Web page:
There are numerous ways to store hard cider once fermented, and the best method depends on your specific needs.
Once your cider has been bottled, it needs to be stored in a cool, dark place and in proper airtight containers.
Cider stored properly will last everything between 1 to 10 years depending on the alcohol percentage, yeast remains (clarity), carbonation and acidity.
A basement or a cold pantry are good options.
You also want to make sure to use good quality bottles, with either capsules or corks, and storing them upright helps the sediment to stay at the bottom of the bottle, which allows the cider to clear up.
If the purpose of your cider is to be drunk within a year or so you should just store it in a cold place in your house or basement.
However, if you want to store your cider for many years, you need to think a bit more carefully about the storage conditions.
If you want to store your cider to optimize its taste and shelf life, this article will hopefully guide you toward your goal!
What do you store homemade cider in?
Cider is most commonly stored in glass bottles with either a normal capsule or a cork. The corks are usually used when cider is meant for long-term storage as it is considered to be more airtight than a capsule.
Whereas glass bottles are often preferred, you may also store your cider in plastic bottles or even oak barrels if you prefer, and each method will affect longevity and taste differently.
However, do not store your cider in metal containers like aluminum, copper, or iron as these metals will react with the acids of the cider and make it undrinkable!
When you have chosen a storage container for your cider, you also need to consider the closing mechanism for your bottle.
Here, the most popular options are capsules, swing-top lids, and corks.
Capsules are a great and cheap way to bottle your cider. They provide a tight seal that keeps the cider fresh and prevents it from leaking. They are easy to apply and allow you to bottle your cider without having to buy expensive corking equipment or swing-top bottles.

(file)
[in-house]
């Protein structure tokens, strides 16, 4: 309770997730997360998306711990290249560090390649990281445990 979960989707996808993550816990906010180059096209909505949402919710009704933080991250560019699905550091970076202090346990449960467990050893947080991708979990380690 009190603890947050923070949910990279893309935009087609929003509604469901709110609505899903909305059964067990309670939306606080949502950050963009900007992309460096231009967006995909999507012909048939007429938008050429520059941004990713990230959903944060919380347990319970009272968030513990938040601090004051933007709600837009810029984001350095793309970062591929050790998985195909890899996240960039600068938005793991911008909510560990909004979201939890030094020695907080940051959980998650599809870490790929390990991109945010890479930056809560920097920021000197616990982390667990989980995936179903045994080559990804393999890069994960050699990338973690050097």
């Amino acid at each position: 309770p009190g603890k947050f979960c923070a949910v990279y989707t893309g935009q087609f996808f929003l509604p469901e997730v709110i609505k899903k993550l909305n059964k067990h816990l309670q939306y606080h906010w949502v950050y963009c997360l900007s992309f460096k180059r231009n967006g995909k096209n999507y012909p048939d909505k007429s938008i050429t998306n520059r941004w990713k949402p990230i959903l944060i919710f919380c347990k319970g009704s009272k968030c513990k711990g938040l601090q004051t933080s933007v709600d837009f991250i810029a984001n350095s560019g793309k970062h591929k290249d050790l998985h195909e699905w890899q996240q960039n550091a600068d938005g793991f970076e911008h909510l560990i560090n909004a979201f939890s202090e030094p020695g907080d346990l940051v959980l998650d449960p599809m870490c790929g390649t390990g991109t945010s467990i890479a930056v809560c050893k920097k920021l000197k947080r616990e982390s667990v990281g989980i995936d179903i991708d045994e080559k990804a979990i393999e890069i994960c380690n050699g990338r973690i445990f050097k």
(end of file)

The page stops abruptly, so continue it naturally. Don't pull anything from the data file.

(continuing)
Swing-top lids are a great option for bottling because they provide a tight seal that helps to keep the contents fresh. They are also easy to open and close, which is convenient when you need to access the contents of the bottle quickly.
Corking helps to preserve the cider in the bottle and is actually the best way of preventing oxygen from entering and spoiling the contents.
It also provides the best long-term airtight seal that keeps carbonation in, ensuring that your cider is as fresh and bubbly as when it was first bottled. And it looks quite nice as well…
Screw caps are another method usually used when storing cider in plastic bottles. These can be beneficial because the bottles are easy to open and close and no special equipment is needed to apply a screw cap.
However, the downside is that the bottles will be more likely to explode upon excessive pressure build-up, whereas a capsule or cork may pop out before the bottle breaks.
Cider can also be stored in larger bottles or demijohns, but make sure to rack the cider before long-term storage to avoid the negative effects of degrading yeast leftovers on the taste!
How long does it take to carbonate cider after bottling?
One crucial part of modern cider making is the second fermentation that happens after bottling, which allows carbonation and thus the appealing mouthfeel and taste of a sparkling cider!
Generally, it takes one to three weeks before your cider will be carbonated and ready to drink.
This timeframe might be viewed as the “minimal storage requirements” for cider in order for it to be somewhat drinkable, but most ciders will benefit from a certain aging time of around 3-6 months before drinking.
The amount of carbonation you will achieve will also depend on the time of bottling, the initial sugar content, the type of yeast, and the apples used.
For example, a cider bottle while the yeast is still actively fermenting will reach carbonation much faster than a cider that has been racked several times and stored for extended periods in cold conditions.